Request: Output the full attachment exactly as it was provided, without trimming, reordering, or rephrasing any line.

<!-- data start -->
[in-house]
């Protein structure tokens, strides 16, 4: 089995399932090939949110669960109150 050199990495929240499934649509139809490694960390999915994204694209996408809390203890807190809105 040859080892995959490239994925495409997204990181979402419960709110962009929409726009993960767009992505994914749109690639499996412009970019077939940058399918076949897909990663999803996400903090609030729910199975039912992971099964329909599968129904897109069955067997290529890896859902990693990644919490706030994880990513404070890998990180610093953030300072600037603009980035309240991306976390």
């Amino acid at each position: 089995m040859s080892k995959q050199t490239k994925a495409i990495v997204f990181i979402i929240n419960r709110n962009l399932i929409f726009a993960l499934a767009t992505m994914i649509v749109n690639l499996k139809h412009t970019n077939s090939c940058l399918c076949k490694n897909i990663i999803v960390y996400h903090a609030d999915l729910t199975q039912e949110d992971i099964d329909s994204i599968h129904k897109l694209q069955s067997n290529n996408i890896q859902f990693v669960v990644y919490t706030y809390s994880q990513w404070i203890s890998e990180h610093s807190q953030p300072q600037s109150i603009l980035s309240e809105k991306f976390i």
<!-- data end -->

[in-house]
């Protein structure tokens, strides 16, 4: 089995399932090939949110669960109150 050199990495929240499934649509139809490694960390999915994204694209996408809390203890807190809105 040859080892995959490239994925495409997204990181979402419960709110962009929409726009993960767009992505994914749109690639499996412009970019077939940058399918076949897909990663999803996400903090609030729910199975039912992971099964329909599968129904897109069955067997290529890896859902990693990644919490706030994880990513404070890998990180610093953030300072600037603009980035309240991306976390």
């Amino acid at each position: 089995m040859s080892k995959q050199t490239k994925a495409i990495v997204f990181i979402i929240n419960r709110n962009l399932i929409f726009a993960l499934a767009t992505m994914i649509v749109n690639l499996k139809h412009t970019n077939s090939c940058l399918c076949k490694n897909i990663i999803v960390y996400h903090a609030d999915l729910t199975q039912e949110d992971i099964d329909s994204i599968h129904k897109l694209q069955s067997n290529n996408i890896q859902f990693v669960v990644y919490t706030y809390s994880q990513w404070i203890s890998e990180h610093s807190q953030p300072q600037s109150i603009l980035s309240e809105k991306f976390i």